In the waning weeks of the Civil War, the riverboat Sultana departed New Orleans with a load of livestock and passengers bound for St. Louis. Having developed a leak in one of its boilers, the ship stopped in at Vicksburg, Mississippi for some makeshift repairs to replace the leaking boiler plates. Following this stopover, the ship proceeded upriver against the strong spring currents of the Mississippi. Aboard the ship were hundreds of recently released Yankee POWs making their way home from Confederate prison camps. On the evening of April 27, 1865, as the ship’s crew piled on steam to overcome the Mississippi’s currents, a massive explosion ripped through the wooden bowels of the ship and set the entire vessel aflame.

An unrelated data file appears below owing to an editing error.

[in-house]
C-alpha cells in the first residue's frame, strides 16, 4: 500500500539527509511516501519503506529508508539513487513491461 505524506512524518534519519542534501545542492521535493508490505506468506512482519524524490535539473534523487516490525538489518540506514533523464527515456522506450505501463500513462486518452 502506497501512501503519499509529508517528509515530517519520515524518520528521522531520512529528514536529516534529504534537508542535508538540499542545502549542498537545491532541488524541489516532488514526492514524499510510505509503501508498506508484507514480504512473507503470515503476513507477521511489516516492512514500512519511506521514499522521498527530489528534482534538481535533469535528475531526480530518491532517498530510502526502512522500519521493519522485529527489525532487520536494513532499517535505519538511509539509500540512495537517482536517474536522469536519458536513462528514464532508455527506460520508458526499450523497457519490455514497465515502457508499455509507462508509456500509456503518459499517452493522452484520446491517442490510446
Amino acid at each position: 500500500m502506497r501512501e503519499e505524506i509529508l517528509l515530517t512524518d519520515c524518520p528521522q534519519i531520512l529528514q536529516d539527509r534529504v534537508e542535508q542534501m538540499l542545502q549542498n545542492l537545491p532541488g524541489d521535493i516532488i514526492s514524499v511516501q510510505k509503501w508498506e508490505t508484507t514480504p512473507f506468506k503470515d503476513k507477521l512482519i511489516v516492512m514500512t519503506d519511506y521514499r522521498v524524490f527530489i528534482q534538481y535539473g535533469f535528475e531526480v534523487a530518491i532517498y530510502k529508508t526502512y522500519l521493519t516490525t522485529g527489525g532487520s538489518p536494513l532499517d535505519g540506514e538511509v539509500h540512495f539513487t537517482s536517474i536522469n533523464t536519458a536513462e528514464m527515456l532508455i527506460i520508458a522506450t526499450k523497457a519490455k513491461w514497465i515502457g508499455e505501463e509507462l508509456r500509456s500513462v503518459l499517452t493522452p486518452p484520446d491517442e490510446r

Ablaze and adrift, the Sultana ran aground on the west bank of the Mississippi near present-day Marion, Arkansas. Despite the efforts of several rescue ships, hundreds perished in the frigid waters of the Mississippi from hypothermia or drowning. Dozens more were killed by the initial explosion and subsequent fire. Most of the survivors were taken ~9 miles downriver to Memphis where another ~300 died from their burns. The official death tolleventually reached 1,547, however, estimates have ranged as high as 1,900. Regardless of which figure is correct, the sinking is to this day the deadliest maritime disaster in US history. Despite its high body count, the Sultana’s sinking, both in 1865 and in a historical context, has often been overshadowed by President Lincoln’s assassination and the conclusion of the Civil War.